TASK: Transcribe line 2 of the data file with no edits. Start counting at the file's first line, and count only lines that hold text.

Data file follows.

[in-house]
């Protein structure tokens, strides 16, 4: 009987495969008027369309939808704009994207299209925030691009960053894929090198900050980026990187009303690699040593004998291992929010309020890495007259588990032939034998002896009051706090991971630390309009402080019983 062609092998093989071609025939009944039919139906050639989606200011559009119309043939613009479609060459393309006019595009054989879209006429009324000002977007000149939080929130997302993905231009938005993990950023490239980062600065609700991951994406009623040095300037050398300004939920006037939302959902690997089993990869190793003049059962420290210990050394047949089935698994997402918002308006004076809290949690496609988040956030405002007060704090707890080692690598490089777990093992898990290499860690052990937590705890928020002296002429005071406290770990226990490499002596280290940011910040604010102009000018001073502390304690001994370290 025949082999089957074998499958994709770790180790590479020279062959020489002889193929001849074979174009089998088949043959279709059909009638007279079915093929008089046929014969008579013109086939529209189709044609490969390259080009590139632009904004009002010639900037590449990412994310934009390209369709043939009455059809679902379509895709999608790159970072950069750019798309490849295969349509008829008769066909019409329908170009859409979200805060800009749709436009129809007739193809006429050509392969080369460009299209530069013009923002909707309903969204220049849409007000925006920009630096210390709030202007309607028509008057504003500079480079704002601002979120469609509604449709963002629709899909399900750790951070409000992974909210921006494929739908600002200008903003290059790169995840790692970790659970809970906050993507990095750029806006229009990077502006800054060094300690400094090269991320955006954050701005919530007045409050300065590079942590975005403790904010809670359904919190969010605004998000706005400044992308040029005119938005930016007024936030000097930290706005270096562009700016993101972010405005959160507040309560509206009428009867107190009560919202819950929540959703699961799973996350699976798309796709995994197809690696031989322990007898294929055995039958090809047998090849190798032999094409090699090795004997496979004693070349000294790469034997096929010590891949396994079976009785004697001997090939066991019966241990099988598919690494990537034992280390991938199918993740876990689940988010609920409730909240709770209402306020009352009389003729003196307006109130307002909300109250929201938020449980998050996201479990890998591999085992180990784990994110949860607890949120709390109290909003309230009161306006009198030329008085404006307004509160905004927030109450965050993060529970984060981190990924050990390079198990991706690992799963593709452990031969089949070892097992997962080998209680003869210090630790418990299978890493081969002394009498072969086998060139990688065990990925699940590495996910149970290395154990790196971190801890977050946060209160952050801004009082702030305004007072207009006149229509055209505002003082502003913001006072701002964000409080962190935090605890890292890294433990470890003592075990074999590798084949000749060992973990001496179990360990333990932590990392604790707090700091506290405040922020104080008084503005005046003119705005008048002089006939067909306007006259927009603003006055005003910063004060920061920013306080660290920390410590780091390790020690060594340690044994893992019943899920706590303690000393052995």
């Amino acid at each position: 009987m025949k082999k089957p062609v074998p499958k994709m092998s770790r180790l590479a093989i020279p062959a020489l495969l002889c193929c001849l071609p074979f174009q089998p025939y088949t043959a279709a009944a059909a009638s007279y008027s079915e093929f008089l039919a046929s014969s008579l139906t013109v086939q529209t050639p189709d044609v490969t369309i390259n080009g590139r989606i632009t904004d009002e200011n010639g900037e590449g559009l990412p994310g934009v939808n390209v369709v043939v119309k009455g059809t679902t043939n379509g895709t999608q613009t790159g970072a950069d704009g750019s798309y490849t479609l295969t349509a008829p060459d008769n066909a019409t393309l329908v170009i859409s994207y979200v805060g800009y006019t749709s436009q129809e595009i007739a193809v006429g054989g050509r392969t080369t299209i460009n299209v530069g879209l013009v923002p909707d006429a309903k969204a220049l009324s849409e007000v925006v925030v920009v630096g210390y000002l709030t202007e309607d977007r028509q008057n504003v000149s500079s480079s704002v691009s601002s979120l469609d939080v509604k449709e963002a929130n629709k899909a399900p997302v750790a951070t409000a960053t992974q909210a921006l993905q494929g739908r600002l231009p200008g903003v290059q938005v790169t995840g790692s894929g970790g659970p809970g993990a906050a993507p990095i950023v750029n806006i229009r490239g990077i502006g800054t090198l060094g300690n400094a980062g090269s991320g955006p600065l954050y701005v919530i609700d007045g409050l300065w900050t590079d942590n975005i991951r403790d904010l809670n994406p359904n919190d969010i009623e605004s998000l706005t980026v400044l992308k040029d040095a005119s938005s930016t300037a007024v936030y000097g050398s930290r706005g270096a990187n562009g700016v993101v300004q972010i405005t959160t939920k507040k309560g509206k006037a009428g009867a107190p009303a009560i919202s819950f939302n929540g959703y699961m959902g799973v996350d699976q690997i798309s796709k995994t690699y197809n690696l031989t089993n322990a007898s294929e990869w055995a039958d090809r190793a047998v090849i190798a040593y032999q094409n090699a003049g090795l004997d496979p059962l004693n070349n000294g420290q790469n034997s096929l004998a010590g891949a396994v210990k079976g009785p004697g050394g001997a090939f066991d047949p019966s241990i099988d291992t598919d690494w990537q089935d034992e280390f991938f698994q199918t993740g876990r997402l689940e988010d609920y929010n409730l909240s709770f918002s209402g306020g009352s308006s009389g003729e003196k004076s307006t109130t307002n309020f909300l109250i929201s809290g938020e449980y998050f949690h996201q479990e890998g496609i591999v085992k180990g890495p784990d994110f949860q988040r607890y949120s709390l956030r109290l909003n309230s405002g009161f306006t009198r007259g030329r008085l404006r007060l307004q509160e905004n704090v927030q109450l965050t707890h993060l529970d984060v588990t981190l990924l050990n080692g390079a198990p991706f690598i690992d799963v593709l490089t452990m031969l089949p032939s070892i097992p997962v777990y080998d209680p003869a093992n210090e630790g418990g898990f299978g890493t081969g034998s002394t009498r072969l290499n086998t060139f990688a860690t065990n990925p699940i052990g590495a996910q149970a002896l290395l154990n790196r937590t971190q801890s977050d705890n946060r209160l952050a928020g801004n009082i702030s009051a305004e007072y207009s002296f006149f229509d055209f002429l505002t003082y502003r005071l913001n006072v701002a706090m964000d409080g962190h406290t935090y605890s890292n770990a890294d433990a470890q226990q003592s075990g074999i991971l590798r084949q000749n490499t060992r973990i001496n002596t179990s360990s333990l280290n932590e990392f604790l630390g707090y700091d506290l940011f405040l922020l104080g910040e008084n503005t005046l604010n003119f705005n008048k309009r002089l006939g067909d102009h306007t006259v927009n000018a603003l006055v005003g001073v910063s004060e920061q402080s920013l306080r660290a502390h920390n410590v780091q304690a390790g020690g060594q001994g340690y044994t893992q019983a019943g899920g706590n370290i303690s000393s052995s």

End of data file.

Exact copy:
């Protein structure tokens, strides 16, 4: 009987495969008027369309939808704009994207299209925030691009960053894929090198900050980026990187009303690699040593004998291992929010309020890495007259588990032939034998002896009051706090991971630390309009402080019983 062609092998093989071609025939009944039919139906050639989606200011559009119309043939613009479609060459393309006019595009054989879209006429009324000002977007000149939080929130997302993905231009938005993990950023490239980062600065609700991951994406009623040095300037050398300004939920006037939302959902690997089993990869190793003049059962420290210990050394047949089935698994997402918002308006004076809290949690496609988040956030405002007060704090707890080692690598490089777990093992898990290499860690052990937590705890928020002296002429005071406290770990226990490499002596280290940011910040604010102009000018001073502390304690001994370290 025949082999089957074998499958994709770790180790590479020279062959020489002889193929001849074979174009089998088949043959279709059909009638007279079915093929008089046929014969008579013109086939529209189709044609490969390259080009590139632009904004009002010639900037590449990412994310934009390209369709043939009455059809679902379509895709999608790159970072950069750019798309490849295969349509008829008769066909019409329908170009859409979200805060800009749709436009129809007739193809006429050509392969080369460009299209530069013009923002909707309903969204220049849409007000925006920009630096210390709030202007309607028509008057504003500079480079704002601002979120469609509604449709963002629709899909399900750790951070409000992974909210921006494929739908600002200008903003290059790169995840790692970790659970809970906050993507990095750029806006229009990077502006800054060094300690400094090269991320955006954050701005919530007045409050300065590079942590975005403790904010809670359904919190969010605004998000706005400044992308040029005119938005930016007024936030000097930290706005270096562009700016993101972010405005959160507040309560509206009428009867107190009560919202819950929540959703699961799973996350699976798309796709995994197809690696031989322990007898294929055995039958090809047998090849190798032999094409090699090795004997496979004693070349000294790469034997096929010590891949396994079976009785004697001997090939066991019966241990099988598919690494990537034992280390991938199918993740876990689940988010609920409730909240709770209402306020009352009389003729003196307006109130307002909300109250929201938020449980998050996201479990890998591999085992180990784990994110949860607890949120709390109290909003309230009161306006009198030329008085404006307004509160905004927030109450965050993060529970984060981190990924050990390079198990991706690992799963593709452990031969089949070892097992997962080998209680003869210090630790418990299978890493081969002394009498072969086998060139990688065990990925699940590495996910149970290395154990790196971190801890977050946060209160952050801004009082702030305004007072207009006149229509055209505002003082502003913001006072701002964000409080962190935090605890890292890294433990470890003592075990074999590798084949000749060992973990001496179990360990333990932590990392604790707090700091506290405040922020104080008084503005005046003119705005008048002089006939067909306007006259927009603003006055005003910063004060920061920013306080660290920390410590780091390790020690060594340690044994893992019943899920706590303690000393052995």